QUEENS OF THE STONE AGE
THE O2, DUBLIN
Modern rock 'n' roll has become a pantomime of heritage acts and relentless nostalgia. The darkly innovative path pursued by Queens of the Stone Age offers a genuine alternative. They look like the last gang in town. A mob who are mad, bad and, quite possibly, very dangerous to know. This raucous band from the Palm Desert in California is also fronted by a ginger giant who looks like the kind of guy who has probably done a deal with the devil.
Sure enough, singer Josh Homme did actually nearly die when some routine knee surgery went horribly wrong. Homme did survive to turn 40 this year, but he sports a lean look and shows off an infectious hunger to rock out that befits a man half his age.
Queens of the Stone Age are touring their sixth album and first US number one record Like Clockwork. Opening with a 30-second countdown, they blast out of the traps with the beautifully titled 'You Think I Ain't Worth A Dollar, But I Feel Like A Millionaire'. It is a sense-shuddering wall of noise, but still possesses a keen sense of melody and a bouncy pop dynamic beneath the hard-rock veneer.
Initially, the light show and massive video wall is absolutely blinding. The retina-blazing intensity calms down somewhat, even though the decibel count doesn't.
'No One Knows', from their third album Songs for The Deaf, sends the crowd completely wild. Josh Homme recalls the last time he played in Dublin and how an enthusiastic fan gatecrashed the tour bus. When he was ejected from the coach, the rabid fan chased the band all the way back to the hotel. Homme reveals that he was eventually rewarded for his persistence with a few drinks at the bar.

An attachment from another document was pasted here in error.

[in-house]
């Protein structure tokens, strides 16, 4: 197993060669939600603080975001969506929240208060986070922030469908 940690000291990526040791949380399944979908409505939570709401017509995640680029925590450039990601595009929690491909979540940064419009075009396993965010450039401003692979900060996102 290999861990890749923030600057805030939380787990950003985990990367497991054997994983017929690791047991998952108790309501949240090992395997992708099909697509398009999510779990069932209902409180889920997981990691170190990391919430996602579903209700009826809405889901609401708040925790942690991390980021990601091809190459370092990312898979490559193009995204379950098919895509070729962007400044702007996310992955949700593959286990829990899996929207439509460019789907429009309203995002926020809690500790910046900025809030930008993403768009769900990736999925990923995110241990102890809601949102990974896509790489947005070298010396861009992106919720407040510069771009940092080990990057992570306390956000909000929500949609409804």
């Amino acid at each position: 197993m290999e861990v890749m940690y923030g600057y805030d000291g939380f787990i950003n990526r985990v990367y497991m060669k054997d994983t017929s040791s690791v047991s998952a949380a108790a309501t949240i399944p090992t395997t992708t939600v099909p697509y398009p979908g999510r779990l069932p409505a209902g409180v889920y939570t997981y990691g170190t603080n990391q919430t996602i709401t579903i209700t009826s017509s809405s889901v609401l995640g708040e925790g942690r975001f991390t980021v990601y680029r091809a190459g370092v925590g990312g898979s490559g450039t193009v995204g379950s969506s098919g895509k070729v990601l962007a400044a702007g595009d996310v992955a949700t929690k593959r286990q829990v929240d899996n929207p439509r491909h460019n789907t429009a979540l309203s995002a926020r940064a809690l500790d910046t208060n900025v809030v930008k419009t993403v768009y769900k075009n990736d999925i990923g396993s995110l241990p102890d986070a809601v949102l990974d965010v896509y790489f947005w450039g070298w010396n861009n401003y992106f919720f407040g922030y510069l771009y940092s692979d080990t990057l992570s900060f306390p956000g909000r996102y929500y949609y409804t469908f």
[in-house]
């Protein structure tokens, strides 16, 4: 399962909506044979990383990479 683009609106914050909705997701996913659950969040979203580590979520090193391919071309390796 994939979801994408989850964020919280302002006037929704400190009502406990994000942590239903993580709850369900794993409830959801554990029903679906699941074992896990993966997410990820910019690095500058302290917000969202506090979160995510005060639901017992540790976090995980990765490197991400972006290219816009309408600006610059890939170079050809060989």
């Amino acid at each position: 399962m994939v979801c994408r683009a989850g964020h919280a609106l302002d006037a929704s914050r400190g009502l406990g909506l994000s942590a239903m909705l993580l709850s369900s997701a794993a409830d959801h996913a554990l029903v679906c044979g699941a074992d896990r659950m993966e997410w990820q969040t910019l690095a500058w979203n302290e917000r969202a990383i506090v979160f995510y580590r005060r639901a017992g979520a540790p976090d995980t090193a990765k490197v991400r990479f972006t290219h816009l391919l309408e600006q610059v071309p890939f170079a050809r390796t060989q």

The mosh pit is going absolutely crazy. Homme pleads for the security staff to calm down and allow people to sit on each others shoulders. "You can take pictures and record the whole show if you want," Homme says. Despite the absence of cameos from Alex Turner of Arctic Monkeys on 'Kalopsia' and Elton John on 'Fairweather Friends', the new material from Like Clockwork sounds colossal.
They dip further into the dark corners of their back catalogue with 'Make it With Chu' and a blistering 'Sick, Sick, Sick'. The final song 'A Song for the Dead' features an absolutely ferocious drumming performance. Even though the mighty Dave Grohl of Nirvana and Foo Fighters fame plays on the original studio version, somehow John Theodore betters it. It is a fitting end to a terrific gig that will be fondly talked about for years to come.